66-67 Dodge Charger Source Guide

Suspension Improvements

Posted by:Curt on 01/14/04
The ultimate early Charger suspension improvement (well maybe not the ultimate but pretty darn good) is to switch the K frame and lower arms to the 1970 style with the sway bar going through the K member. This setup has the better through bolt idler arm design, provides better oil filter access, and the sway bar mounting design allows the popular 73-76 A body disc brake conversion to be installed with forward hung calipers for factory engineered hose routing.
Posted by:Gordon Albrecht on 03/24/04
Competition Engineering adjustable front shocks, Edelbrock Classic IAS rear shocks, Mopar Performance 6 leaf left and 7 leaf right rear springs, 1" over shackles, Mopar Performance .96 torsion bars, Polyurethane bushings, stock big block front sway bar, Mopar Performance rear 3/4" sway bar, Mopar Performance sub frame connectors. Also put on 8" x 17" front and 9 1/2 x 17" rear wheels

Installing New Suspension Parts

Posted by:Aarin on 03/02/04
When you convert to polyurethane bushings, they say to leave the outer shell of the original bushing in place. You sound like you are using stock rubber bushings, in which case the entire original bushing needs to come out. This is hard to describe, but bear with me - when you look at the arm right now, everything toward the middle of the arm, from the vertical surface is the bushing shell, as well as the flange on the outer side of the arm. The only portion that is part of the arm is the 1/4 'extruded' part leading out to that flange. If you look at your new bushing, it will be easy to understand what is the arm and what is the residual shell.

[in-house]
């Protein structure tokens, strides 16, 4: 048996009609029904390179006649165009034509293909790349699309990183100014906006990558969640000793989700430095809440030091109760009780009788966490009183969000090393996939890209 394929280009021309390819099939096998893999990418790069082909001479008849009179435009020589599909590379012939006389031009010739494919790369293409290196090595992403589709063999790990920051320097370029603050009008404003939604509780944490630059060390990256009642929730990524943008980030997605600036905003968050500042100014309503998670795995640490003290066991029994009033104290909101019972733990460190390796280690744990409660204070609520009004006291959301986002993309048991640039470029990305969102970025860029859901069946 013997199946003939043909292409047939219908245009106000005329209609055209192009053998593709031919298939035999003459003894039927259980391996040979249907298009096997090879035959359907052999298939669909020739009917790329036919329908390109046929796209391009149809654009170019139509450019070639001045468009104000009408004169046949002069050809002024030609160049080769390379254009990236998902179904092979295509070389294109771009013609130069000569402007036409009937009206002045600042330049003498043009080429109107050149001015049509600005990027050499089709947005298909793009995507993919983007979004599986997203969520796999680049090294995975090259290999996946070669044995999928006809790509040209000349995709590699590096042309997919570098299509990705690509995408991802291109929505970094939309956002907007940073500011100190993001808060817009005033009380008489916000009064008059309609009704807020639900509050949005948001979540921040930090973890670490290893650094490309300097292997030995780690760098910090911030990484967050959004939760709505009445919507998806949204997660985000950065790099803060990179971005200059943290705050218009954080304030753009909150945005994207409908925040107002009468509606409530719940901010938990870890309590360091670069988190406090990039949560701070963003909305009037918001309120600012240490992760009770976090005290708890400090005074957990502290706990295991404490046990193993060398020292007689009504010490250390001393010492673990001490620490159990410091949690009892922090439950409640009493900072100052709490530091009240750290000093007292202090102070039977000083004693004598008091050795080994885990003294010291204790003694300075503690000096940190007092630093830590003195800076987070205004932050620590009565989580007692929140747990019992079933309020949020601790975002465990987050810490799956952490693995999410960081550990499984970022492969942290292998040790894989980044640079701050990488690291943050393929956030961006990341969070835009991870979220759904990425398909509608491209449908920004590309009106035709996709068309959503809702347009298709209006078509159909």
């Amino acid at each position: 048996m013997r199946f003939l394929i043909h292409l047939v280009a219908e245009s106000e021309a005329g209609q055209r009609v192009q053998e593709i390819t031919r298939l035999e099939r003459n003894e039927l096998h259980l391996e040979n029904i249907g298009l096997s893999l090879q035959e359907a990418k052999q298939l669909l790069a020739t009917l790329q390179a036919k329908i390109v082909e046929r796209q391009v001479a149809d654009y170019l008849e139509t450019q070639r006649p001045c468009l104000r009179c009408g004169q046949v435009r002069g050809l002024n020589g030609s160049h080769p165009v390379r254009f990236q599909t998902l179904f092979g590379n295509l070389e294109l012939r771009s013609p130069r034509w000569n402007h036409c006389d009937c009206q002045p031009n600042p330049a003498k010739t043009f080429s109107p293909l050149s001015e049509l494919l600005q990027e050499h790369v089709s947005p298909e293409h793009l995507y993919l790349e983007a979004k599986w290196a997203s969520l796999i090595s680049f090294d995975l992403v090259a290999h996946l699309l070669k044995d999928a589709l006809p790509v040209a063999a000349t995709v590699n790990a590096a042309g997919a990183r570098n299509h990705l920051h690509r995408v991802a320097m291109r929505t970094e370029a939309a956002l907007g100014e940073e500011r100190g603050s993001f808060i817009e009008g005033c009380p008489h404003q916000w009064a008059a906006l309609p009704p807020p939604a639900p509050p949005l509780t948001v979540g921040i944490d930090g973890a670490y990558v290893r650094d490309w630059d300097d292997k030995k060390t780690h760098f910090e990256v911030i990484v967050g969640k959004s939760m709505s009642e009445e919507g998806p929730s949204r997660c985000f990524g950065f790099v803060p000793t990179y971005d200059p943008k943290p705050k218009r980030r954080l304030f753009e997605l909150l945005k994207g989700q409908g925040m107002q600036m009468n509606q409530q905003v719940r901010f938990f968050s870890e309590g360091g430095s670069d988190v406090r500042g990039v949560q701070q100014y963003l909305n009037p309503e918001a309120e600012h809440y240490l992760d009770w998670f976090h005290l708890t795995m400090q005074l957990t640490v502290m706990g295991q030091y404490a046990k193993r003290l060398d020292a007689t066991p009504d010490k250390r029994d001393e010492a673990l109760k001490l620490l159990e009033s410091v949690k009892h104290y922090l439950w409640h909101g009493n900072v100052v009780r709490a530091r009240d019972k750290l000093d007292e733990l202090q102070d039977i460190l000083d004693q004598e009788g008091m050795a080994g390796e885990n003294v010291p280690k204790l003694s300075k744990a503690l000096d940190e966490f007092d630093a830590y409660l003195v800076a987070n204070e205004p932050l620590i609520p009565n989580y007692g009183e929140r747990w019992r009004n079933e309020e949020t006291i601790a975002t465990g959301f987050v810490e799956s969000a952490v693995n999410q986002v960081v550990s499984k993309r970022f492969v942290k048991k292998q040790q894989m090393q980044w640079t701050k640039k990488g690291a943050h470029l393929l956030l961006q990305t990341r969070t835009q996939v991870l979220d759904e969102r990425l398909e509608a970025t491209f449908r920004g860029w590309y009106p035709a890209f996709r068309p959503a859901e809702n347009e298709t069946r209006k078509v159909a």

I have rebuilt about 10 front suspensions and have slowly evolved an effective process.
The way I always take out these bushings is to :
1) clean off as much coarse rust as possible (pieces of scale will prevent it from pushing out or damage the bore in the arm)
2) take a regular 4" grinder and grind two 'flats' the length of the bushing until you almost break through the wall.
3) place the arm with bushing (flange side down) in a thick wall pipe (or spanning the jaws of your vice if you have to).
4) one good smack with a heavy hammer and it is out !
The flats allow the bushing to deform and reduce the interference so that you only have to move it about 1/8" to blast it out. I then use the Miller Tool set to press in the new bushings, followed by paint to protect from future rust.

(If you try to press out scaly bushings with the kit, you will destroy the power-screw - ask me how I know that)